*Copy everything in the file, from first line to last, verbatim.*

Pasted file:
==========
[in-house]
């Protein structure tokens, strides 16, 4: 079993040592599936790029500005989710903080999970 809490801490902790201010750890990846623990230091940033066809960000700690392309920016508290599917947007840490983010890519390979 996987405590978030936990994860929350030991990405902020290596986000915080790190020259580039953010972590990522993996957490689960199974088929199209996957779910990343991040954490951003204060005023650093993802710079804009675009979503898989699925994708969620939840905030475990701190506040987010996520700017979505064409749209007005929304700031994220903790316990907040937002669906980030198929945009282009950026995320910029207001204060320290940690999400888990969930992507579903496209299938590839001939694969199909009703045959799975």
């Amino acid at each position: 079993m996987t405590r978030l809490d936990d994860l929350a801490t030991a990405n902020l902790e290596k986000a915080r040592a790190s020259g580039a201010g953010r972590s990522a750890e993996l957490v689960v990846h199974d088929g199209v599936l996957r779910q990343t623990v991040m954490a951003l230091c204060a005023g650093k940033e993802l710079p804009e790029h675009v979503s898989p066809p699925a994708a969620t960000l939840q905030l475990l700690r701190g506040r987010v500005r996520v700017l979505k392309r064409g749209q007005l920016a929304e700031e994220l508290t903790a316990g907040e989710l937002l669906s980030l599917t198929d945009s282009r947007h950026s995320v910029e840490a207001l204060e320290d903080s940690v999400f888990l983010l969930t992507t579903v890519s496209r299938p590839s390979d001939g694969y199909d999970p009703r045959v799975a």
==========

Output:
[in-house]
């Protein structure tokens, strides 16, 4: 079993040592599936790029500005989710903080999970 809490801490902790201010750890990846623990230091940033066809960000700690392309920016508290599917947007840490983010890519390979 996987405590978030936990994860929350030991990405902020290596986000915080790190020259580039953010972590990522993996957490689960199974088929199209996957779910990343991040954490951003204060005023650093993802710079804009675009979503898989699925994708969620939840905030475990701190506040987010996520700017979505064409749209007005929304700031994220903790316990907040937002669906980030198929945009282009950026995320910029207001204060320290940690999400888990969930992507579903496209299938590839001939694969199909009703045959799975």
């Amino acid at each position: 079993m996987t405590r978030l809490d936990d994860l929350a801490t030991a990405n902020l902790e290596k986000a915080r040592a790190s020259g580039a201010g953010r972590s990522a750890e993996l957490v689960v990846h199974d088929g199209v599936l996957r779910q990343t623990v991040m954490a951003l230091c204060a005023g650093k940033e993802l710079p804009e790029h675009v979503s898989p066809p699925a994708a969620t960000l939840q905030l475990l700690r701190g506040r987010v500005r996520v700017l979505k392309r064409g749209q007005l920016a929304e700031e994220l508290t903790a316990g907040e989710l937002l669906s980030l599917t198929d945009s282009r947007h950026s995320v910029e840490a207001l204060e320290d903080s940690v999400f888990l983010l969930t992507t579903v890519s496209r299938p590839s390979d001939g694969y199909d999970p009703r045959v799975a």